FIGS. 5 through 11 illustrate by means of cross sectional views the interior configuration of the tube 12. As noted in FIG. 5 the channels 36 and 38 are substantially rectangular in cross section while the control tubes 44 and 46 are generally circular in cross section. The cross sectional areas of the tubes 44 and 46 are preferably small relative to those of the channels 36 and 38. The fluid control is effected by the tubes because of the ability to vary the pressure at the several tube openings and this in turn is due in part to the relative constricted size of the tubes. As noted also in FIG. 5, the channels 36 and 38 are laterally spaced from each other proximate the member 16 so that they might be in registration with separated parts of the member 16, i.e., surfaces 60 and 62. The lateral displacement ensures that the pressure provided at these openings will be sufficient to shift the member from one position to another. 4

It will be noted in FIGS. 6 and 7 that the channels 36 and 38 converge rearwardly of member 16 and eventually communicate with and merge into the channel 34. The control tubes 44 and 46 are generally parallel to each other and extend substantially parallel to the longitudinal axis of the tube 12. These tubes are provided with laterally extending arms 78 and 80 shown in FIG. 8. The arms 78 and 80 intersect the channel 34 proximate the constriction 42 at a position such as to impress a force on the passing fluid stream in a direction substantially perpendicular to its direction of movement. The stream is therefore readily diverted in the direction of applied pressure. As illustrated in FIG. 9 the control tubes 44 and 46 do not extend beyond the initial opening in the construction 42.

FIG. 10 indicates the intersection of the suction tube 18 and the chamber 19 in tube 12. As above indicated the tube 18 is employed during the operation of the system to withdraw fluid from the openings 56 and '58 in channels 36 and 38 to thereby complete the flow of the fluid through the system. The suction pressure provided in this tube 18 such as by suitable conventional pumping means (not shown) operatively connected to opening 22 is effective to draw substantially all of the fluid flowing through main passage 40 into tube 12. The fluid in passage 40 therefore does not escape through openings 28 as the catheter 10 oscillates through an internal body cavity since the pressure in the body cavity is greater than that provided in tube 18. When the advance of the catheter through a body cavity is terminated, the tube 18 may be open to the atmosphere and a suction pressure applied to the passage 40 through opening 14 in tube 12 and aspiration of fluids from the body cavity through openings 28 may thereby be effected.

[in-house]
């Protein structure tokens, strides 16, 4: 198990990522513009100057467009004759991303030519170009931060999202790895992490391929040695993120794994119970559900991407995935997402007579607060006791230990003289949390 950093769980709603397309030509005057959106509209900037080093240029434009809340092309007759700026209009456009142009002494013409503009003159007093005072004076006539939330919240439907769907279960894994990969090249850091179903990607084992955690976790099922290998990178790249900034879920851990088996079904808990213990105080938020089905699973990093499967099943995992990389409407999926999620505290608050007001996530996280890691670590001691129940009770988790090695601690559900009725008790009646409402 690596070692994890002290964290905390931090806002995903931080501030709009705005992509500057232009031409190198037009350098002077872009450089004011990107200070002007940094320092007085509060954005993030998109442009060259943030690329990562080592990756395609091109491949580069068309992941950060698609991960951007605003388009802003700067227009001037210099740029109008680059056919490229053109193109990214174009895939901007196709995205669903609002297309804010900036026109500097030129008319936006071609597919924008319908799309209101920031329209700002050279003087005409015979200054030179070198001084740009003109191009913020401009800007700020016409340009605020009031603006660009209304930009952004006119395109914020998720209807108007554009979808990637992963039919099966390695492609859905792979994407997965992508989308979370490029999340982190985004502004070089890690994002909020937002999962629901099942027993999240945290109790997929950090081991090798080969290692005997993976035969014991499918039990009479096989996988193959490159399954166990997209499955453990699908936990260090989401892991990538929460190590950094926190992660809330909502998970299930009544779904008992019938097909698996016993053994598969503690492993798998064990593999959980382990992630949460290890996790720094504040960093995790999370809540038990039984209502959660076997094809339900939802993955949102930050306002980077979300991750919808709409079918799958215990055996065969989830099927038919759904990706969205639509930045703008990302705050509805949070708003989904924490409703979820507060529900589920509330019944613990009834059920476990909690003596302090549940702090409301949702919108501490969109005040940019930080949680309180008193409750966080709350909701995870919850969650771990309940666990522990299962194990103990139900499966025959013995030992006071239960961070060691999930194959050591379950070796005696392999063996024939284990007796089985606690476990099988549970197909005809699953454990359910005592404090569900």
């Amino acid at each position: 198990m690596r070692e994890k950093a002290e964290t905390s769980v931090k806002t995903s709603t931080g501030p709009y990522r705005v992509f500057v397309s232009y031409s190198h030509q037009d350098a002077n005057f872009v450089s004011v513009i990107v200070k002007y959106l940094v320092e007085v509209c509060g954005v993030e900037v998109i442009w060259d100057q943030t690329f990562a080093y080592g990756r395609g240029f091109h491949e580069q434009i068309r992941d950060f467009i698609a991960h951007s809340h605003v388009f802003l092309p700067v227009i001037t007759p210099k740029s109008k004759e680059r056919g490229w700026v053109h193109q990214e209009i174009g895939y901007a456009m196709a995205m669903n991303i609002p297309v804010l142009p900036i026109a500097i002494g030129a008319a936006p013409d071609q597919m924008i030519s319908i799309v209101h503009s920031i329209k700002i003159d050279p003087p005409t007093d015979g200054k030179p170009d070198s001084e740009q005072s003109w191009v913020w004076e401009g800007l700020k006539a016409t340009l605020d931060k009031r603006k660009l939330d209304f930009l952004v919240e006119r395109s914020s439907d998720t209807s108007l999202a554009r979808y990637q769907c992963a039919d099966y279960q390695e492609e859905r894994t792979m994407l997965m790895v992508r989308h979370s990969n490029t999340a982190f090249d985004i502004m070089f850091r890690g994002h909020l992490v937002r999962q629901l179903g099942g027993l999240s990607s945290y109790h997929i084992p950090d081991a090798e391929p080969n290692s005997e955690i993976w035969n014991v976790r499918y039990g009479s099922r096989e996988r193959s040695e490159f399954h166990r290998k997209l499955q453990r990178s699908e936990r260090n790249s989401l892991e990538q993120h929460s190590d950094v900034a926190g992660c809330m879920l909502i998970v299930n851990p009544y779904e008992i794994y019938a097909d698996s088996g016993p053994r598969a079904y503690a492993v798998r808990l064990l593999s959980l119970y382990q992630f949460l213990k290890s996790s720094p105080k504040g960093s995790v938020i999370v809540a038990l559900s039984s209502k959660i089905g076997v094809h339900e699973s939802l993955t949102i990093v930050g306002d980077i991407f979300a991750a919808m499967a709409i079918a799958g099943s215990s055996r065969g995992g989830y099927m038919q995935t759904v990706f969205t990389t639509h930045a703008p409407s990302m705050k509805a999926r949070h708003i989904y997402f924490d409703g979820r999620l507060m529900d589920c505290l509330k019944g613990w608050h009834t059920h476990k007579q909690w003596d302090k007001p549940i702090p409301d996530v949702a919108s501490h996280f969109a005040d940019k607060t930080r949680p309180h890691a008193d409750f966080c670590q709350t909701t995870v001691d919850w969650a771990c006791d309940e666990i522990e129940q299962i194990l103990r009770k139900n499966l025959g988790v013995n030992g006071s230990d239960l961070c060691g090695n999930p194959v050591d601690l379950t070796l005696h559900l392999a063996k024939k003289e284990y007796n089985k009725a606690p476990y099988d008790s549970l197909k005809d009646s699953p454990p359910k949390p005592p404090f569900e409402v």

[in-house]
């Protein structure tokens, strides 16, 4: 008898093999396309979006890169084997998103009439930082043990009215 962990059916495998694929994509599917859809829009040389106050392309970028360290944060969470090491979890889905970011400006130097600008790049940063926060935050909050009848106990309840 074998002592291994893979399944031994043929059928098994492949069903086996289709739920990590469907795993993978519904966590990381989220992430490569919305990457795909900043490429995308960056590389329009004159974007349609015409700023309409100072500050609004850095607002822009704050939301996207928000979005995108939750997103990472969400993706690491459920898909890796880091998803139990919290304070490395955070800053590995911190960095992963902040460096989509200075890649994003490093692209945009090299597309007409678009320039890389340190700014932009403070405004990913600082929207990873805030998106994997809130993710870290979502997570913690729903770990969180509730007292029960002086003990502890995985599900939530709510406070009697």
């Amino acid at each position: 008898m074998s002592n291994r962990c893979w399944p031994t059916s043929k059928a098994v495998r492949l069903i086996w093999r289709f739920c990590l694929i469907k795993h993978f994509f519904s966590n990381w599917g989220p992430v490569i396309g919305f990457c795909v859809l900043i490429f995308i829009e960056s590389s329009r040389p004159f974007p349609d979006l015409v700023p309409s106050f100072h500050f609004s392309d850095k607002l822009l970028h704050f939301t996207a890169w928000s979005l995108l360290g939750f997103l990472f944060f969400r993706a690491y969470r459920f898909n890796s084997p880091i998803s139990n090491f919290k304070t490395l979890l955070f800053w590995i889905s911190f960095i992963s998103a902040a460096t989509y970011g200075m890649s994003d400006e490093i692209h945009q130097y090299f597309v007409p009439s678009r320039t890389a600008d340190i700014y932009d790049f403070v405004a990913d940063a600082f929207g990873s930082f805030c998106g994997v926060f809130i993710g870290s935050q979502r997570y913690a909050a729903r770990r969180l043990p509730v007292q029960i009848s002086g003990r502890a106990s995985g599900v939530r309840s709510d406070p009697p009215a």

F IG. 11 further illustrates that the main channel 40 forms a substantial part of the interior of the tube 12 rearwardly of the constriction 42. This illustration also indicates that the tube 18 extends longitudinally of the tube 12 along the outer surface thereof. It is apparent that the catheter may be modified to incorporate the passageway of the tube 18 within the interior section of the tube 12 instead of by means of an outer tube.

It will be appreciated that the catheter of the invention is simple to manufacture, inexpensive, and e'icient in operation. No moving parts other than the oscillating tip are required, and the passage of the catheter into a body cavity is achieved without adverse effects on the patient.

While only one embodiment has been described, a wide variety of modifications may be made, all within the scope of the invention.

I claim: v

l. A catheter effective for movement within a passageway defined by a plurality of walls comprising a catheter tube, a member operatively hingedly connected to the forward end of said tube for side-to-side oscillation, means operatively connected to said member and effective to grip the walls of the passageway as said member advances therethrough, and means operatively connected to said tube and effective to oscillate said member from side to side, whereby said gripping means alternately engages the opposite walls of the passageway, thereby to advance said tube along said passageway, said tube having a channel extending axially thereof and communicating with said member, said channel being adapted to receive and pass a fluid toward said member, and means operatively connected to said channel and effective to oscillate said member in response to the flow of fluid through said channel.

2. In the catheter of claim l, said tube having second and third channels communicating with said first channel and extending toward said member, each of said second and third channels having an opening in registration with said member, said openings being laterally spaced from each other and proximate to different surface parts of said member, and fluid control means operatively connected to said first channel and effective to direct a fluid passing through said first channel alternately to one and then the other of said second and third channels, thereby to cause said fluid to pass through one and then the other of said openings in said channels, whereby said member is caused to oscillate.